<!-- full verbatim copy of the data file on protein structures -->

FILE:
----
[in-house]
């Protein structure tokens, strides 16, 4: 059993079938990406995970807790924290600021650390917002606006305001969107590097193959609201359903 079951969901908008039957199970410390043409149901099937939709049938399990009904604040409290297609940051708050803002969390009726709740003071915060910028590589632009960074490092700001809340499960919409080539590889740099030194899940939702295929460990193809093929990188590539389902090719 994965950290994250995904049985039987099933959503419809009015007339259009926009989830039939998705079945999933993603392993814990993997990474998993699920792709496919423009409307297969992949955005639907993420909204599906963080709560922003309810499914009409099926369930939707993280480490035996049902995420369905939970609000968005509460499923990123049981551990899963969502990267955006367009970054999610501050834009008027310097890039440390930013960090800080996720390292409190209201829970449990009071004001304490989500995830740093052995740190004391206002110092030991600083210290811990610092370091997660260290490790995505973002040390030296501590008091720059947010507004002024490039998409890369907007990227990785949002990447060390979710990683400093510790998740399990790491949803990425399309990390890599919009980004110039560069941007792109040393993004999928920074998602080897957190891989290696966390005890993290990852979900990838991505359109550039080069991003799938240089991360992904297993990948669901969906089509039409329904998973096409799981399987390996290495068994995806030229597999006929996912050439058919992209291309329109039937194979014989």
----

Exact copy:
[in-house]
């Protein structure tokens, strides 16, 4: 059993079938990406995970807790924290600021650390917002606006305001969107590097193959609201359903 079951969901908008039957199970410390043409149901099937939709049938399990009904604040409290297609940051708050803002969390009726709740003071915060910028590589632009960074490092700001809340499960919409080539590889740099030194899940939702295929460990193809093929990188590539389902090719 994965950290994250995904049985039987099933959503419809009015007339259009926009989830039939998705079945999933993603392993814990993997990474998993699920792709496919423009409307297969992949955005639907993420909204599906963080709560922003309810499914009409099926369930939707993280480490035996049902995420369905939970609000968005509460499923990123049981551990899963969502990267955006367009970054999610501050834009008027310097890039440390930013960090800080996720390292409190209201829970449990009071004001304490989500995830740093052995740190004391206002110092030991600083210290811990610092370091997660260290490790995505973002040390030296501590008091720059947010507004002024490039998409890369907007990227990785949002990447060390979710990683400093510790998740399990790491949803990425399309990390890599919009980004110039560069941007792109040393993004999928920074998602080897957190891989290696966390005890993290990852979900990838991505359109550039080069991003799938240089991360992904297993990948669901969906089509039409329904998973096409799981399987390996290495068994995806030229597999006929996912050439058919992209291309329109039937194979014989």